On his birthday, Walter Sparrow, an amiable dog-catcher, takes a call that leaves him dog bit and late to pick up his wife. She's browsed in a bookstore, finding a blood-red-covered novel, a murder mystery with numerology that loops constantly around the number 23. The story captivates Walter: he dreams it, he notices aspects of his life that can be rendered by "23," he searches for the author, he stays in the hotel (in room 23) where events in the novel took place, and he begins to believe it was no novel. His wife and son try to help him, sometimes in sympathy, sometimes to protect him. Slowly, with danger to himself and to his family, he closes in on the truth.Written by
The Number 23 is directed by Joel Schumacher and written by Fernley Phillips. It stars Jim Carrey, Virginia Madsen, Logan Lerman, Danny Huston, Lynn Collins and Rhona Mitra. Music is by Harry Gregson-Williams and cinematography by Matthew Libatique.
Walter Sparrow (Carrey) becomes obsessed with a novel that he comes to believe is written about him. As his obsession increases and the number 23 comes into play, the similarities arise and danger lurks at every corner.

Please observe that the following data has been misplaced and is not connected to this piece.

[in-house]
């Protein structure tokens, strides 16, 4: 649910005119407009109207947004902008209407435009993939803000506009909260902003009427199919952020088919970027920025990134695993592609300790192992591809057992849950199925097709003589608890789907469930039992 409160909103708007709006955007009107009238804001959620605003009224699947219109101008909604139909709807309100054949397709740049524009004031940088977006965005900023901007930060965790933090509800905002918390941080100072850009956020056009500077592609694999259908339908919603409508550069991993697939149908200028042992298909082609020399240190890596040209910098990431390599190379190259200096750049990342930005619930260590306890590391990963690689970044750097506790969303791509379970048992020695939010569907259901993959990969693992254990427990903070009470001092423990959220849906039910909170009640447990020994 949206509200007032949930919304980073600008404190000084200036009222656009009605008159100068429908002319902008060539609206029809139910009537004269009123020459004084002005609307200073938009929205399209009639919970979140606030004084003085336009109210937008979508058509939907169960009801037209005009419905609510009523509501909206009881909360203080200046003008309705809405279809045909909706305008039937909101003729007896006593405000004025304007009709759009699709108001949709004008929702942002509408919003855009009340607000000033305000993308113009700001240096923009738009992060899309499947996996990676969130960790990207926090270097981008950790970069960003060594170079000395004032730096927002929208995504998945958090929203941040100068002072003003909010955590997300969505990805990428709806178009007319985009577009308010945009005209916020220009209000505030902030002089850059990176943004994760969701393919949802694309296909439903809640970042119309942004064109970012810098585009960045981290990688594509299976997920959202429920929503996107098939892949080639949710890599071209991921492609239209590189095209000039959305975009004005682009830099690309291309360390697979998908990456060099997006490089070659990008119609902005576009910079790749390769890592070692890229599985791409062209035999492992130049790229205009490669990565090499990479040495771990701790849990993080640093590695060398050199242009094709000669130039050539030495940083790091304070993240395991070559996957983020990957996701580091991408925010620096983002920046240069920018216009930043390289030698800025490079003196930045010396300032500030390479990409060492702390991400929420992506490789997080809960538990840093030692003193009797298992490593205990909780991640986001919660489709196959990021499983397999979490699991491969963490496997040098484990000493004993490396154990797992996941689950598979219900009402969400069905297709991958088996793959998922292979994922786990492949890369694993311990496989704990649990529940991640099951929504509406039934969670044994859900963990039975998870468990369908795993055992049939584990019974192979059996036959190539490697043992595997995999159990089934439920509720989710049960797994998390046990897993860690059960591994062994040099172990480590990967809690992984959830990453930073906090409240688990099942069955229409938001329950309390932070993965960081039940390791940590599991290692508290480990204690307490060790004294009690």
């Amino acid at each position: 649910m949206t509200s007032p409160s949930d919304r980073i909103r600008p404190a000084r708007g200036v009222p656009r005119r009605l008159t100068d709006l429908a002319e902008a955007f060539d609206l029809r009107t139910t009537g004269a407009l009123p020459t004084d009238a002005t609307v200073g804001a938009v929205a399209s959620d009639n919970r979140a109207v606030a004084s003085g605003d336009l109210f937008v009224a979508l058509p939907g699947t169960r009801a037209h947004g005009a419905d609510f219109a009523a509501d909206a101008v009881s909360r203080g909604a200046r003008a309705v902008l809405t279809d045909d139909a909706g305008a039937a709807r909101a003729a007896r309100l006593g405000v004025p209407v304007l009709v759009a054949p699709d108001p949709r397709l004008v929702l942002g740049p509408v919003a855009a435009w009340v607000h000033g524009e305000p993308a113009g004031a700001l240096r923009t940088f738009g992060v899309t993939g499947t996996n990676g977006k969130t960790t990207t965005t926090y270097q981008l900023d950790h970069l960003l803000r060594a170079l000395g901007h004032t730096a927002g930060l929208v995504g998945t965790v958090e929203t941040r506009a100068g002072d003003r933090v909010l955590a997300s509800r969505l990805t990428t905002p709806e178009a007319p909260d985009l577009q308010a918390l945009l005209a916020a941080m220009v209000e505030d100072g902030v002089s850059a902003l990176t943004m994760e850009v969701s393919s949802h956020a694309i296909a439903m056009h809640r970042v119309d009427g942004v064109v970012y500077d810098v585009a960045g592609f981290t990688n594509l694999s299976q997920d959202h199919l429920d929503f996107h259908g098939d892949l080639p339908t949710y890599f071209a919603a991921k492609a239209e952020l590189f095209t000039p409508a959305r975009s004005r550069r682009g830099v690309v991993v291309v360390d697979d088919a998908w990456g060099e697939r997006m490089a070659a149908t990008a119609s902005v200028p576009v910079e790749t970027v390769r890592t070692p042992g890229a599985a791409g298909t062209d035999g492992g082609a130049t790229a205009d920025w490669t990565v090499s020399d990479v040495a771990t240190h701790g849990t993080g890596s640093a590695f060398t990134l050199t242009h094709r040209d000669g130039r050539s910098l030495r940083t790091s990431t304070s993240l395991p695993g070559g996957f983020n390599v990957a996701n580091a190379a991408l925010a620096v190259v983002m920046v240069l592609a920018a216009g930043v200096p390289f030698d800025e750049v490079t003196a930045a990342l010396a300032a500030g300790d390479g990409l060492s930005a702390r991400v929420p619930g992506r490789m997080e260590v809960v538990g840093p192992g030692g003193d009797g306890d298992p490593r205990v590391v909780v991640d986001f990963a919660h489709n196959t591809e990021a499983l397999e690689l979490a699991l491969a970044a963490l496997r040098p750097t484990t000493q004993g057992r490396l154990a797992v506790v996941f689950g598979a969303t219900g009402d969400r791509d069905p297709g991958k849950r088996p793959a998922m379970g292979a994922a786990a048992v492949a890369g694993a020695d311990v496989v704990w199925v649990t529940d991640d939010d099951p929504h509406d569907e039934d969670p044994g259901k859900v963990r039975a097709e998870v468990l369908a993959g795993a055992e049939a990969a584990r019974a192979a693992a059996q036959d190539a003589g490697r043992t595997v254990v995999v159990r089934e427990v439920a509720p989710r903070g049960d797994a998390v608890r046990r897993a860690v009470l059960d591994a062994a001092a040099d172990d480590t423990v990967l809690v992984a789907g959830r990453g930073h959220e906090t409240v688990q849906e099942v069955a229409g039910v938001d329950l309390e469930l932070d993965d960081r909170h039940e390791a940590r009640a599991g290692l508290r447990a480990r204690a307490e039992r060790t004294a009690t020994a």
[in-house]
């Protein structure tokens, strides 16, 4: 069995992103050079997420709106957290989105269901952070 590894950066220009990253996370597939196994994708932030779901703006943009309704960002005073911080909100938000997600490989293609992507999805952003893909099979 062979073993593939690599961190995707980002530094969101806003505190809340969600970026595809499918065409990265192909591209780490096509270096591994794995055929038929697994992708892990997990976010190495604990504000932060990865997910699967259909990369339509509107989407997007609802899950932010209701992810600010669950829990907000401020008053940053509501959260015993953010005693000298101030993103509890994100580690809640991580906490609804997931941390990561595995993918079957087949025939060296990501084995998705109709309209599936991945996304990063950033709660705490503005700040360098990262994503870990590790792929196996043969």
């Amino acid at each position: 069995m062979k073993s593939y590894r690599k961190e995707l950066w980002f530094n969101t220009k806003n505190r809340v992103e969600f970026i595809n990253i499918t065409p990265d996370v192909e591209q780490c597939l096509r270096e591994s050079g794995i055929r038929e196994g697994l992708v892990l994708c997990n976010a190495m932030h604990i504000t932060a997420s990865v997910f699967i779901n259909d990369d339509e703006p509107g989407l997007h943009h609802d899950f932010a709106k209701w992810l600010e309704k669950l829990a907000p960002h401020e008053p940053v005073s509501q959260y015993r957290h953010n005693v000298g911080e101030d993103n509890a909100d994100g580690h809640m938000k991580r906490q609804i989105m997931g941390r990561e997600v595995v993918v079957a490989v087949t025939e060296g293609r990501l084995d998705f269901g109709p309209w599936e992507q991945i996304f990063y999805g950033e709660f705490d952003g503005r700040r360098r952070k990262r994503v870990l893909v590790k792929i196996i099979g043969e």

Topsy Kretts at A Novel Fate.
A tough film to recommend with confidence, as the most divisive critical notices would suggest, The Number 23 is for some a genuinely intriguing movie with style to burn. The complex narrative structure, visual styles, gumshoe type narration and nods to classic era noir movies, certainly makes this more of interest to noir fans than your average horror/thriller seeker. The premise of the 23 enigma is quite a hook, especially for the conspiracy theorists out there, while the blending of paranoia and distortion of reality really puts a bleakness over the plotting to keep it edgy. Unfortunately much of it doesn't hold up under scrutiny, big leaps of faith are needed and the finale fizzles out in a whimper. But mostly it's thought provoking for the right reasons.
Visually it's a most arresting piece. The present world inhabited by Walter and his family is filled with bold reds and greens, while his flashback world, where he is detective Fingerling, is full of oblique decor, high contrast lighting and skewed angles. Carrey came in for some criticism, but he sits the role(s) well, especially as Walter's mind starts to fracture. Everyone else is up to scratch with par performances, while Williams provides a score that mixes eerie foreboding with the rumbles of psychological unease. There's much strange about the whole production, a sort of trippy/feverish dream where the editing jolts you out of the comfort zone and begs you to be involved in solving the mystery of The Number 23.
Not for everyone, obviously, and it asks a lot of forgiveness for its faults. Yet there is a better film here than I was led to believe it was. Perhaps for you as well? 7/10
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